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LostInParadise's avatar

Brain Teaser: Why does this trick work?

Asked by LostInParadise (28574points) September 5th, 2009

Start with any set of numbers. To be specific I will use the following numbers: 2 3 5 7 10.

Choose any two numbers and replace them with the number you get by adding their product and sum. For example, if you choose 2 and 3, replace them with (2*3)+(2+3)=11. Now choose two other numbers on the list and keep repeating the process until there is one number left. Your final number will be 6335.

Obviously this works because the order the numbers are chosen makes no difference. But why should that be? This problem is a fairly simple demonstration of an important mathematical technique.

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6 Answers

Jeruba's avatar

Let’s try it.

Starting:
4 6 20 800 38 72

First iteration, replacing 4 and 38:
(4 * 38) + (4 + 38) = 152 + 42 = 194

Result (new number in italics):
194 6 20 800 72

Second iteration, replacing 6 and 800:
(6 * 800) + (6 + 800) = 4800 + 806 = 5606

Result (new numbers in italics):
194 5606 20 72

Is there something you didn’t tell us?

I chose a even number of starting numbers, six. (You said choose any set.)
I chose a large number. (You didn’t specify a range.)
I chose all even numbers. (You didn’t specify odds and evens.)

I have two left. How am I going to get to one, and how am I going to get an odd number out of all evens?

LostInParadise's avatar

I should have been clearer in my explanation. What I should have said is that for any set of numbers the answer that you get will be the same for that set of numbers regardless of the order in which they are chosen. I did not mean to imply that the answer would be the same regardless of the set of numbers chosen. I apologize if that is the impression that I gave.

Jeruba's avatar

I wouldn’t call it a trick at all, then. It’s just a relationship. There’s another way of expressing those component relationships, and somehow it has to do with the properties of addition and the fact that multiplication is repeat addition (so that the summing is the same as multiplying each of the factors by one more), and that’s as far as my English-major brain is going to be able to go with it.

brinibear's avatar

@Jeruba I admire you. There is no way I can explain those, muchless even do it.

LostInParadise's avatar

@Jeruba , When I said trick I did not mean actual magical conjuring. This is mathematics after all. You are correct is saying that the key is finding another way of expressing the formula xy + x + y.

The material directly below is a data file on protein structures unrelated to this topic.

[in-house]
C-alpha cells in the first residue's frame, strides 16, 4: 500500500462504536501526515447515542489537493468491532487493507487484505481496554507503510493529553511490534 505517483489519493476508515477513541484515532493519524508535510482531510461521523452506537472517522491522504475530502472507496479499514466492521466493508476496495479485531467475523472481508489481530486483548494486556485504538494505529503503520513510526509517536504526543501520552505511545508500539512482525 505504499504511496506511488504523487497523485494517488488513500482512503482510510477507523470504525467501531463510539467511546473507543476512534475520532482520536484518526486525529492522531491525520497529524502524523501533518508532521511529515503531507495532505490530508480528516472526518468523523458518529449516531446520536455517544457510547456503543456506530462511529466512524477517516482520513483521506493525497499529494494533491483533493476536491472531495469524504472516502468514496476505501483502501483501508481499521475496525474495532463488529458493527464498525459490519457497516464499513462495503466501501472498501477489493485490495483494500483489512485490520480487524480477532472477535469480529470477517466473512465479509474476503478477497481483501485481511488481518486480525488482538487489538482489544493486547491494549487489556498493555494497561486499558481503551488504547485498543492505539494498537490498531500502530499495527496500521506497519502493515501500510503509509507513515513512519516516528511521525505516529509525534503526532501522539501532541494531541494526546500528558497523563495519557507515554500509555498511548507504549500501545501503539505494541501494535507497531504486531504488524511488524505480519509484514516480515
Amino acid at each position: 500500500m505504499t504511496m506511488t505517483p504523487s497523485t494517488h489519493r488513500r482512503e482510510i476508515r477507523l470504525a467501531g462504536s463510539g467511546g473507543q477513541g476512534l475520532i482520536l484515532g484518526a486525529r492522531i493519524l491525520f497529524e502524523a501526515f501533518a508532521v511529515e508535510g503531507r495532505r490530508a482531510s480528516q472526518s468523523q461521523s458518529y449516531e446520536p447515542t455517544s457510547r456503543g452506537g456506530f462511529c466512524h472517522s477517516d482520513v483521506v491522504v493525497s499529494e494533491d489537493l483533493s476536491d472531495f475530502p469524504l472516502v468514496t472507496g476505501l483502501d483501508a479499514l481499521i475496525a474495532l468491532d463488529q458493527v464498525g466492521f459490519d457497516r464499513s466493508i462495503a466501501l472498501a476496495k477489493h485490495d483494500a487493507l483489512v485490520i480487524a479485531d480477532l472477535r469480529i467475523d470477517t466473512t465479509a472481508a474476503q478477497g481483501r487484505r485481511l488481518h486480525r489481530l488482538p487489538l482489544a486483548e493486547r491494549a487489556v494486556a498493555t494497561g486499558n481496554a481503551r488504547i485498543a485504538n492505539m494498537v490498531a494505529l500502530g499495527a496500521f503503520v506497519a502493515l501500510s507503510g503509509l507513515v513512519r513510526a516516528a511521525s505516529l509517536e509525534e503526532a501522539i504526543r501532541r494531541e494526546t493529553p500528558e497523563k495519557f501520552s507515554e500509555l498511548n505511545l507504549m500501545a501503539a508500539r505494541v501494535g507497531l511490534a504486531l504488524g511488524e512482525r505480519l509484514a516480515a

As a hint to those who may be intimidated by this problem,
xy + x + y can almost, but not quite, be factored. The attempt at factoring, along with the necessary correction leads to a general formula when terms are combined.

LostInParadise's avatar

I have the feeling I am not going to get any more takers on this, so here is the solution.

xy + x + y = (x+1)(y+1) – 1
Now see how this works.
Starting with 2 and 3 we get (2+1)(3+1) – 1, which replaces 2 and 3
Now let’s combine this with 5.
We get:
[(2+1)(3+1)-1 +1]((5+1) – 1 = (2+1)(3+1)(5+1) – 1

Given k terms, the final answer is (n1 + 1)(n2+1)...(nk+1) – 1

As @Jeruba suggested, the answer comes from the properties of arithemtic. Since it does not matter what order the multiplication occurs in, the answer does not depend on the order that the terms are combined. In the example given, the answer is (2+1)(3+1)(5+1)(7+1)(10+1) -1 =6335

I don’t know if anybody is going to read this, but here is a quick lesson on the general principle being used.
Let f(x) = xy = x + y
Then f(x) + 1 = (x+1)(y+1)
Now let T(x) = x+1, and let g(x) = x*y
We have for the general case:
T(f(x) = g(T(x),T(y))

Why is this of any use? Let me show you a way of looking at this that even English majors can understand. Suppose I want to know the value of f(x,y), but I want to have someone else do it. I find an expert on the calculation, but she speaks some foreign language. I then hire a translator. Think of T(x) as translation. The translation of f is g and of x and y are T(x) and T(y). This will work provided that g(T(x),T(y)) represents a translation of the answer, that it is equal to T(f(x,y). The translator can translate in answer given as f(x,y). In other words, the translation process sets up a kind of parallel world. If the translation is easier to work with or provides additional information then it can be very useful.

For example, the use of logarithms.
log(x*y) = log(x) + log(y). Here T(x) = log(x), f(x,y)=(x*y) and g(x,y) = x + y. This can prove useful because addition is easier to work with than multiplication. Mathematical transforms, of which there are many, like Fourier and Laplace transforms, use the same idea.

Consider any mathematical model, like the determination of fuel cost for a trip based on distance, gas mileage and gas cost. The use of any mathematical model is based on translating certain real world measurements into numerical values and then using the model to mimic the way these measured values work together to compute some other real world value. If the model and measurements are accurate, it is this same translation idea.

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